On the other hand, JPEG is especially good at coding realistic characters. The JPEG format comes with a quality parameter - if not specified the value 75 is used. While the bandwidth can be reduced by lowering the quality, the result will be more artifacts, particularly when you do have a solid run of color. Furthermore, if you are switching from one image strip to another with non-linear media, bear in mind that the switch from the last frame of one strip to the first frame of another strip may result in a slight difference in these artifacts, as the JPEG algorithm uses different tradeoffs for different image strips. These differences tend to be hard to notice in practice, in particular for higher compression quality factors.

A more significant consideration with JPEG is what to do with the background, since JPEG images are always fully opaque. By default the background on a jpeg strip will be white. You can provide a solid color with the 'backcolor' attribute.

<img src=""/>

You can also do a simple vertical gradient:

<img src=" backcolor1=0060CC&backcolor2=003366&format=jpeg"/>

Finally you can specify the URL for an image to use as a background using 'backimage'. The image can be either PNG or JPEG format, and should be the exact same size as the size of a single frame in your strip. You provide the url to the background as a parameter to the Animate URL. For example let's say you had the following background url:

<img src=""/>

Since this information contains colons and slashes, we'll need to use the JavaScript escape function to pack it into our url.

<img id="anim1"> <script> var img = document.getElementById("anim1"); img.src = "" + encodeURIComponent(""); </script>

By carefully selecting a background image, you can make your character blend in naturally with your site while still being able to take advantage of the better compression afforded by the jpeg format.

If you use an image, be sure to place it in a publicly accessible location. It will be consulted by the Character API each time it needs to generate a new strip.

IMPORTANT: If you want to change the background image, please upload your new file under a different name, and use that new name in the 'backimage' parameter. In other words, the Character API assumes that the image at a given URL is invariant, and can be cached indefinitely.

Frame Size

Clearly the size of each frame in your strip has a direct impact on the size of the strip in kilobytes. Unless otherwise specified, the frame width and height is a standard size that matches the style of the character. For example, headshots tend to be 250x200 pixels.

You can specify a different frame size using the 'width' and 'height' attributes.

<img src=" version=3.0&format=png&width=125&height=150">

As you can see, the character does not resize - all we are doing is cropping the image. With this tighter cropping you will normally need to adjust the position of the character to center it correctly. You can do this with 'charx' and 'chary', the horizontal and vertical offset to be applied to the character. These are values in pixels, with positive y moving the character down within the frame.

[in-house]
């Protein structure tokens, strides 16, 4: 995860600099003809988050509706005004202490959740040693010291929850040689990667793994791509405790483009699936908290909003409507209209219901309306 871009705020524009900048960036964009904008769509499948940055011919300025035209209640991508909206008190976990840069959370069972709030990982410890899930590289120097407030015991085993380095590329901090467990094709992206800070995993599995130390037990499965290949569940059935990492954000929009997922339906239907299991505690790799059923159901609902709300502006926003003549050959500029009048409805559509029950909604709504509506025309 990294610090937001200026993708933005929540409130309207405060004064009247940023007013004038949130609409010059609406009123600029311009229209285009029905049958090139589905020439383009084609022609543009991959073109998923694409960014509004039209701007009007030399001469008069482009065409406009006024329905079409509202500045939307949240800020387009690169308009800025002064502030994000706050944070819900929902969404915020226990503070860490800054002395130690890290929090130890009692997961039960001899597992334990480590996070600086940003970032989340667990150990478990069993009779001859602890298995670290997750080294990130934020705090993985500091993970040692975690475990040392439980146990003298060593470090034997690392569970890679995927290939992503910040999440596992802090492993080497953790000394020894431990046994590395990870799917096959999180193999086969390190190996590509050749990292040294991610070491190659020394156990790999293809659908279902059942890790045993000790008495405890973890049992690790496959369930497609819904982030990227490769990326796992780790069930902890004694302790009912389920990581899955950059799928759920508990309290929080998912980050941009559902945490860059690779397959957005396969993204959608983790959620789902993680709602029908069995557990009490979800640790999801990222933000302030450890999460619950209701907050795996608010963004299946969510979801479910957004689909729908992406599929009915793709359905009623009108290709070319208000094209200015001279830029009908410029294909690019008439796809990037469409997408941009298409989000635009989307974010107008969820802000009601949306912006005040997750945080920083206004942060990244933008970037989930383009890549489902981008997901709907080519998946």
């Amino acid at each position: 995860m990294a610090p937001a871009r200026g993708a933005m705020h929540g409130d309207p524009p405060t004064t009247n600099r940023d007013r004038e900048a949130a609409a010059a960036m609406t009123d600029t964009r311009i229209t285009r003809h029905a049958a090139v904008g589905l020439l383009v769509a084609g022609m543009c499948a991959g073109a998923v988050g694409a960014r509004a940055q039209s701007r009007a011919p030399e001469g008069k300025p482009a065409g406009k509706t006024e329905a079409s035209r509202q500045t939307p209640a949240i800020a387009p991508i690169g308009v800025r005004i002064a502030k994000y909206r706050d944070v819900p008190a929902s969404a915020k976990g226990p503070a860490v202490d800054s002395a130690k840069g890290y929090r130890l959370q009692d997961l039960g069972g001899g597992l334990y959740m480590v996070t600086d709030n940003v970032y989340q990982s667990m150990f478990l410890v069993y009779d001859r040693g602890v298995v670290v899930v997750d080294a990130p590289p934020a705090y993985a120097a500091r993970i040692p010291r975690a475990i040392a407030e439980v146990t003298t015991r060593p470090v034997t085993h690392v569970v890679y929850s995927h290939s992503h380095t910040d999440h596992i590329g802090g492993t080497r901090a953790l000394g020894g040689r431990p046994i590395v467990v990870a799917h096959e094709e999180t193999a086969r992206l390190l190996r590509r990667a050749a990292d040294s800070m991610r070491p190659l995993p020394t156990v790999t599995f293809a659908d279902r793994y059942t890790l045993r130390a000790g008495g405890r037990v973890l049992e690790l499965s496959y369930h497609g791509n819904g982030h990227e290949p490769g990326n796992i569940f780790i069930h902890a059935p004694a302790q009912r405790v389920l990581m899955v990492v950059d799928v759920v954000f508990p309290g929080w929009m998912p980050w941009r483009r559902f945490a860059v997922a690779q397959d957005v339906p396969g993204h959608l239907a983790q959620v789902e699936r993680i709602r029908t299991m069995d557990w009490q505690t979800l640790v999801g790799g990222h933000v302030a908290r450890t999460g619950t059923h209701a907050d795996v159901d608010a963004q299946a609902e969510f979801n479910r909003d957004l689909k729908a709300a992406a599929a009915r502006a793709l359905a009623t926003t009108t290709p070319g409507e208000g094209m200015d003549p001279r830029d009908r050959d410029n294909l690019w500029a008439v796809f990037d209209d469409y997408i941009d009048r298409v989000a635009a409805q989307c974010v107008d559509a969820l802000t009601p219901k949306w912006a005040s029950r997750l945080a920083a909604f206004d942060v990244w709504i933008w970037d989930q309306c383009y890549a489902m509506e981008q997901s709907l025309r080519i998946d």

<img src=" format=png&width=125&height=150&charx=-60&chary=-30">

Cropping down a character using width, height, charx, and chary is a great way to achieve bandwidth savings, but it is also an important consideration in determining how much real-estate the character takes on your page. The default size of a full body character is 500x400, which is very wide. This can be cropped substantially, but bear in mind that some actions, such as pointing, run the risk of being cut off. If you crop a body character to just the head, then you will want to avoid a point action altogether, as it won't be seen.

One thing to bear in mind is that the entire image strip can be scaled up or down. Modern browsers are very good at scaling images, however the results are only as good as the pixel density you start out with. You can take a 250x200 pixel image and scale it down to half size and it will still look great. But there is little point in doing this, since you are downloading more information than you need. Likewise, you can scale the cropped image above to double its effective size with NO loss in bandwidth, but the results may look a little blurry.

<img src=" format=png&width=125&height=150&charx=-60&chary=-30" style="width:250px">

For this reason we normally recommend that you not scale the image strip, but use other techniques to achieve the desired size and bandwidth tradeoffs.

Some characters, notably cartoon characters, allow you to use the 'charscale' attribute to specify a scale. Consider the Charlie character. The default frame size is 307x397.

<img src=""/>

Think of the 'charscale' factor as scaling up the entire character, default frame size and all. So the frame size for

<img src=""/>

is 460x595. You can then further crop this down to the head with a smaller frame size, as we saw before. Characters that support a 'charscale' are re-rendered at the server so as to provide you with maximum amount of detail.

Number of Frames

Clearly the size of the image strip is directly related to the number of frames in the strip. Recall how we used an array to encode the actual sequence of images strip indices in our blink animation:

<script> var a = [0, 1, 2, 1, 0, 0, 0, 0, 0, 0, 0, 0, 0, 0, 0]; </script>

At the default rate of 12 frames per second, this allowed us to achieve 15 frames, or about 1 1/4 seconds worth of animation out of a strip with 3 frames. We furthermore looped the sequence to get an indefinite length of animation.